Dec 4, 2020 | NEWS | By April Kwan | Photo by Patil Khakhamian

Colorado College recently joined the Liberal Arts Colleges Racial Equity Leadership Alliance. The new alliance will provide a connection between colleges and universities to learn together about progressing racial equity in small liberal arts institutions that have been historically predominantly white.

The College also received a $575,000 grant from the Sachs Foundation, which will assist Black students pursuing the field of education. The Sachs Foundation has provided numerous scholarships to support education for students who meet the given criteria.

These actions are a part of Colorado College’s Antiracism Initiative, which states that CC will act in “a collegewide effort to actively examine and oppose the ways that racism exists and persists at CC.”

“With antiracism central to our mission, our faculty, staff, and students will experience greater equity and inclusion, our teaching will be more impactful, and our students will be better prepared to make positive change in the world,” reads the general statement from the college that begins CC’s Antiracism Initiative.

The Liberal Arts Colleges Racial Equity Leadership Alliance is a part of the University of Southern California’s Race and Equity Center and sets the goal to improve racial equity in higher education. Colorado College joins 51 other colleges and universities in this alliance: this collaborative effort will allow for collective action to be taken in higher education.

Starting January 2021, virtual events for professional development will happen once a month. These virtual events, called eConvenings, will be led by tenured professors that study race relations. Though topics will vary, all will pertain to racial equity with special attention to incidents on predominantly white liberal arts college campuses. 

Each three-hour-long eConvening will be interactive and will include strategies to lead actionable equity initiatives. Staff will be supplied with tools and resources to apply back on CC’s campus.

According to Senior Associate Dean of Students and Director of the Butler Center, Rosalie Rodriguez, “It’s an excellent way for us to continue our work … learn from what everyone else is doing and connect to other folks who are doing this work, whether formally or informally.” She commended how collaboration with other colleges allows for “learning from what’s working well on [other] campuses and what things to try on [our] campus, or what didn’t work well.”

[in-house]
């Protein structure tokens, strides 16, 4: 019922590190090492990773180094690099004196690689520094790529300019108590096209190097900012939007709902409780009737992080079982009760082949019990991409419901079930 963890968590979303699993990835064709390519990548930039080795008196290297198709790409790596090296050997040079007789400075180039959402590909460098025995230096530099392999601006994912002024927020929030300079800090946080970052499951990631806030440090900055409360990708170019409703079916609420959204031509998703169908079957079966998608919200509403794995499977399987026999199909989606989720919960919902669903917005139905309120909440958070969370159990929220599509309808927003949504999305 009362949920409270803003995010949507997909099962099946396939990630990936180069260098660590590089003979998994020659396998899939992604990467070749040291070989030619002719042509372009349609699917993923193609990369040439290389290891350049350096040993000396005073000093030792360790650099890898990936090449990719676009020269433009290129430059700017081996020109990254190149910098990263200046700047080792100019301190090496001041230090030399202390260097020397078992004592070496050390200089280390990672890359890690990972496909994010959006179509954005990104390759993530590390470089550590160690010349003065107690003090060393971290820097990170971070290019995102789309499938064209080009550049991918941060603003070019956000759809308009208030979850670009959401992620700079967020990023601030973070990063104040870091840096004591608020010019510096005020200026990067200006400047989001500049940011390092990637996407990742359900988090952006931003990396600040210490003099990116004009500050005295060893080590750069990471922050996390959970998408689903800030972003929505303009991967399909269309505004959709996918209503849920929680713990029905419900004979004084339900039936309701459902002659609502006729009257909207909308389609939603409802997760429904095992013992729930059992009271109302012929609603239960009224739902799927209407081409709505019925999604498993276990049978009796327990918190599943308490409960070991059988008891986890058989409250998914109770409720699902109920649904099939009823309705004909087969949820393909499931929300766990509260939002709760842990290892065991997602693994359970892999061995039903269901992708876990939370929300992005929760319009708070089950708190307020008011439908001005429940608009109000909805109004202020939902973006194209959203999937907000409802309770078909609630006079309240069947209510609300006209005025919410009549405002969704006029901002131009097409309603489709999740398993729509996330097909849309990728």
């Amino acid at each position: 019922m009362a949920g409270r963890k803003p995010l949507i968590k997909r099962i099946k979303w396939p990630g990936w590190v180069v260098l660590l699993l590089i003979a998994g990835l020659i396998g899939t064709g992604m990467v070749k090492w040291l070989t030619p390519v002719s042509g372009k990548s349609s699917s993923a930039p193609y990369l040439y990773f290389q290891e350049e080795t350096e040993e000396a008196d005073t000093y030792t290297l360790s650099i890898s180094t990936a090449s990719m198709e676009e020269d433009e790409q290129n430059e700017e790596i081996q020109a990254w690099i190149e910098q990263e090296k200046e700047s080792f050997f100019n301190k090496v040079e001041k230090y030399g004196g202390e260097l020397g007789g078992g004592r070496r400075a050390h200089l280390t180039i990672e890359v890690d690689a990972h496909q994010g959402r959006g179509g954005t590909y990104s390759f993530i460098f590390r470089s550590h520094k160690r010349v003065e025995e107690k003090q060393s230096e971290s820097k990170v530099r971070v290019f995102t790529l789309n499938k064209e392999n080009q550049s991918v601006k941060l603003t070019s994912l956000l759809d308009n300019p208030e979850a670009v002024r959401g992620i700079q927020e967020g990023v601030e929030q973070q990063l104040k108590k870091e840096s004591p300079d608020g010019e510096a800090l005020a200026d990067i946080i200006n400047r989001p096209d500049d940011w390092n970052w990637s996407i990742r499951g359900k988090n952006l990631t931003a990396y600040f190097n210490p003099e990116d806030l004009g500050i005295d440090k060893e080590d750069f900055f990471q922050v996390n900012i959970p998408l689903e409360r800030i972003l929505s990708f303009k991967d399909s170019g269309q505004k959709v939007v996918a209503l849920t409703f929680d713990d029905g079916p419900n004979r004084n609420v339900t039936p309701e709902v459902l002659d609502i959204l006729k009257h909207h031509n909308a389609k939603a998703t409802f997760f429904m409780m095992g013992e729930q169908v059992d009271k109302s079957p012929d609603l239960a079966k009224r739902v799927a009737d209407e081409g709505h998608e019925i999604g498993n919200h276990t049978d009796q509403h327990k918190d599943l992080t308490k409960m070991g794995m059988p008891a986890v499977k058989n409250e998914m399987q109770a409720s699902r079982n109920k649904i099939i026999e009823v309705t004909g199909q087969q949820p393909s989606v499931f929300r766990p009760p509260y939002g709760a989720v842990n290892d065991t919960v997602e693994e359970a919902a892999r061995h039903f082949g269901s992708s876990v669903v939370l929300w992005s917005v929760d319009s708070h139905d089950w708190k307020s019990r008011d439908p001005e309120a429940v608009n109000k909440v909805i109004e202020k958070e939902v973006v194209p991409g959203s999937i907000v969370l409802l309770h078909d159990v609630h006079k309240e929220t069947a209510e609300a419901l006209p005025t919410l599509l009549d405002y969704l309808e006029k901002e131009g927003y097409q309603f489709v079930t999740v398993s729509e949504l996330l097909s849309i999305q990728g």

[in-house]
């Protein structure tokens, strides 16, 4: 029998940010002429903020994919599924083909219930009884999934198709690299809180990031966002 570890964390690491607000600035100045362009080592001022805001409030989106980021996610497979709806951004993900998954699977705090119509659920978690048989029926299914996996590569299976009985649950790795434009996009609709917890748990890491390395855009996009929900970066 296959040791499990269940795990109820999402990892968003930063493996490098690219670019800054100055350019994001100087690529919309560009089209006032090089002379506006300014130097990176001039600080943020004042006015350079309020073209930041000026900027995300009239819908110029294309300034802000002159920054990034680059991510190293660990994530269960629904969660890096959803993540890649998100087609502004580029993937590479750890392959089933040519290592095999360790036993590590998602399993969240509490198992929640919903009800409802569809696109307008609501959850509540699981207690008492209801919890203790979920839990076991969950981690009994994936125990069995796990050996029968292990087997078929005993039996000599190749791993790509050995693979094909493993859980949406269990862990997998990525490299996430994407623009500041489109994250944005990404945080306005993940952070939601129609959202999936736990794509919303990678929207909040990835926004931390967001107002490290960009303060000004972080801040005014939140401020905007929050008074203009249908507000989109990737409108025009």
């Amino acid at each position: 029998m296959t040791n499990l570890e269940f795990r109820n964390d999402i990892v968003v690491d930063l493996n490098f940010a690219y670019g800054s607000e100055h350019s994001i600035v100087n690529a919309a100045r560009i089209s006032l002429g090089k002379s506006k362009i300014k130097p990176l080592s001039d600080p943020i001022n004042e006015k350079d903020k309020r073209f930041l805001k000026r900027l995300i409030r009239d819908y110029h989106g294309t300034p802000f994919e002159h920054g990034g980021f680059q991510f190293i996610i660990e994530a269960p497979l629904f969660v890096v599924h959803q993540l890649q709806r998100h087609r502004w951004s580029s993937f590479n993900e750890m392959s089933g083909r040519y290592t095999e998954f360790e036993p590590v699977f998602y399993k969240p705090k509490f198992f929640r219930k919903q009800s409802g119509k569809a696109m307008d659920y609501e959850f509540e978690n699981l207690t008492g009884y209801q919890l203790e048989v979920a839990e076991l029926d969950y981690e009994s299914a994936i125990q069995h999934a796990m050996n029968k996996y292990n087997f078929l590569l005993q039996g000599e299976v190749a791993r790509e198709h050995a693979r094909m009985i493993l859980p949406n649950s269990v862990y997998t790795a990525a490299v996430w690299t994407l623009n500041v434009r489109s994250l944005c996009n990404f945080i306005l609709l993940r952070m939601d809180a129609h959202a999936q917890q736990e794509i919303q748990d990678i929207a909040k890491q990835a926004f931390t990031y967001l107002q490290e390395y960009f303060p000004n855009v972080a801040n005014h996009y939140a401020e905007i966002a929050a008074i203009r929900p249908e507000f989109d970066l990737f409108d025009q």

The $575,000 Sachs Foundation grant supports Black students in the education field through summer fellowships, academic-year internships, and scholarships. Two of the scholarships will go towards CC’s graduate program, Master of Arts in Teaching.

The goal of this grant is to provide more opportunity for Black students who meet academic and financial standards and are residents of Colorado, as well as to increase the number of Black teachers in Colorado. After completing this program, students are eligible for a financial supplement to their educator income for three years.

Colorado College will join the 73 other academic institutions that currently benefit from the Sachs Foundation, whose individual beneficiaries include 176 undergraduate students and 21 graduate students.

These initiatives show a promising commitment to pursuing equity on campus. But after a tumultuous roll out of the anti-racism plan, how will the college continue to work with students and address campus culture?

Speaking to this issue, Rodriguez noted, “What we’re trying to do in antiracism efforts is to change the whole culture, and you can’t do that by simply writing strategic plans … this is everyone’s work across campus to build capacity for everyone.”

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